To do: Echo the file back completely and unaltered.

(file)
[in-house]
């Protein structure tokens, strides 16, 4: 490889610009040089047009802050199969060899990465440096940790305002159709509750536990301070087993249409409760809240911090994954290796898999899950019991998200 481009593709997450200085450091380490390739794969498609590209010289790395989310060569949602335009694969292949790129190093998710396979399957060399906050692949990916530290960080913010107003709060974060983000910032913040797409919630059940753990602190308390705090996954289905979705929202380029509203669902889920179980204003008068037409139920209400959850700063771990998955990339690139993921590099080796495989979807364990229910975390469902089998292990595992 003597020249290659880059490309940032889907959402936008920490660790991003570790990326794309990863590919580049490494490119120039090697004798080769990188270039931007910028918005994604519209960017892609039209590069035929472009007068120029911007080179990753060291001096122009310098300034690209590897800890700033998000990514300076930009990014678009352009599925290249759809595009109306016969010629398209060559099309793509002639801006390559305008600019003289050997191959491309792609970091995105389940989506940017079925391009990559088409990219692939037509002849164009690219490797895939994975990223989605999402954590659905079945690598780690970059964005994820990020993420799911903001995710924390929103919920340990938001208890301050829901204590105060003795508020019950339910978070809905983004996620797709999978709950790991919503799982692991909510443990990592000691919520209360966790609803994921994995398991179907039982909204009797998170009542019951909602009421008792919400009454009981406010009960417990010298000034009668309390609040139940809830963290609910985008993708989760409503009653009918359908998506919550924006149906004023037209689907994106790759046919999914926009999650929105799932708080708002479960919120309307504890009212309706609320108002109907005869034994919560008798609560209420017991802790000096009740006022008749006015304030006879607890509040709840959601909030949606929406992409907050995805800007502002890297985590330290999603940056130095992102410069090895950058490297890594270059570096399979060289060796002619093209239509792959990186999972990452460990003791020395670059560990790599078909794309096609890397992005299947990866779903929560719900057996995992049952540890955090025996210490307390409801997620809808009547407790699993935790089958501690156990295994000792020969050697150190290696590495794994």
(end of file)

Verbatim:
[in-house]
């Protein structure tokens, strides 16, 4: 490889610009040089047009802050199969060899990465440096940790305002159709509750536990301070087993249409409760809240911090994954290796898999899950019991998200 481009593709997450200085450091380490390739794969498609590209010289790395989310060569949602335009694969292949790129190093998710396979399957060399906050692949990916530290960080913010107003709060974060983000910032913040797409919630059940753990602190308390705090996954289905979705929202380029509203669902889920179980204003008068037409139920209400959850700063771990998955990339690139993921590099080796495989979807364990229910975390469902089998292990595992 003597020249290659880059490309940032889907959402936008920490660790991003570790990326794309990863590919580049490494490119120039090697004798080769990188270039931007910028918005994604519209960017892609039209590069035929472009007068120029911007080179990753060291001096122009310098300034690209590897800890700033998000990514300076930009990014678009352009599925290249759809595009109306016969010629398209060559099309793509002639801006390559305008600019003289050997191959491309792609970091995105389940989506940017079925391009990559088409990219692939037509002849164009690219490797895939994975990223989605999402954590659905079945690598780690970059964005994820990020993420799911903001995710924390929103919920340990938001208890301050829901204590105060003795508020019950339910978070809905983004996620797709999978709950790991919503799982692991909510443990990592000691919520209360966790609803994921994995398991179907039982909204009797998170009542019951909602009421008792919400009454009981406010009960417990010298000034009668309390609040139940809830963290609910985008993708989760409503009653009918359908998506919550924006149906004023037209689907994106790759046919999914926009999650929105799932708080708002479960919120309307504890009212309706609320108002109907005869034994919560008798609560209420017991802790000096009740006022008749006015304030006879607890509040709840959601909030949606929406992409907050995805800007502002890297985590330290999603940056130095992102410069090895950058490297890594270059570096399979060289060796002619093209239509792959990186999972990452460990003791020395670059560990790599078909794309096609890397992005299947990866779903929560719900057996995992049952540890955090025996210490307390409801997620809808009547407790699993935790089958501690156990295994000792020969050697150190290696590495794994």